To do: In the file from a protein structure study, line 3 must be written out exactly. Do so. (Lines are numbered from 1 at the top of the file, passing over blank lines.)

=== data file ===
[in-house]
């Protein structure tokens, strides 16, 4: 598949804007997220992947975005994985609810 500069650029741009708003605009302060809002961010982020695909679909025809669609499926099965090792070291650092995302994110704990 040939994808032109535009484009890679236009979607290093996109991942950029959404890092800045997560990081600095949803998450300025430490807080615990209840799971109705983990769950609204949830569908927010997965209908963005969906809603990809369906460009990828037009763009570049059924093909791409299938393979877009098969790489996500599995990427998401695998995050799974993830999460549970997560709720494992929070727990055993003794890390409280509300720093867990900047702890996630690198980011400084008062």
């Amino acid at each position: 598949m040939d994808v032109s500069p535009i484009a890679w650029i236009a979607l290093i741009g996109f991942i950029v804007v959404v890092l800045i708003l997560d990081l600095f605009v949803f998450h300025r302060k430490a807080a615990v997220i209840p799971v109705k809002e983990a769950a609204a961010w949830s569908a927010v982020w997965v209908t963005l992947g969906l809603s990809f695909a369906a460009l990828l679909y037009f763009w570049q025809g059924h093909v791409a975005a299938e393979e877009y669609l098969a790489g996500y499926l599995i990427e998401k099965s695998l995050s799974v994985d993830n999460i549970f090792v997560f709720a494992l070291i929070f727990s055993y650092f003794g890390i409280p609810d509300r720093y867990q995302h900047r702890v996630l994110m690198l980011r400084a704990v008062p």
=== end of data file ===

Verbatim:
């Amino acid at each position: 598949m040939d994808v032109s500069p535009i484009a890679w650029i236009a979607l290093i741009g996109f991942i950029v804007v959404v890092l800045i708003l997560d990081l600095f605009v949803f998450h300025r302060k430490a807080a615990v997220i209840p799971v109705k809002e983990a769950a609204a961010w949830s569908a927010v982020w997965v209908t963005l992947g969906l809603s990809f695909a369906a460009l990828l679909y037009f763009w570049q025809g059924h093909v791409a975005a299938e393979e877009y669609l098969a790489g996500y499926l599995i990427e998401k099965s695998l995050s799974v994985d993830n999460i549970f090792v997560f709720a494992l070291i929070f727990s055993y650092f003794g890390i409280p609810d509300r720093y867990q995302h900047r702890v996630l994110m690198l980011r400084a704990v008062p």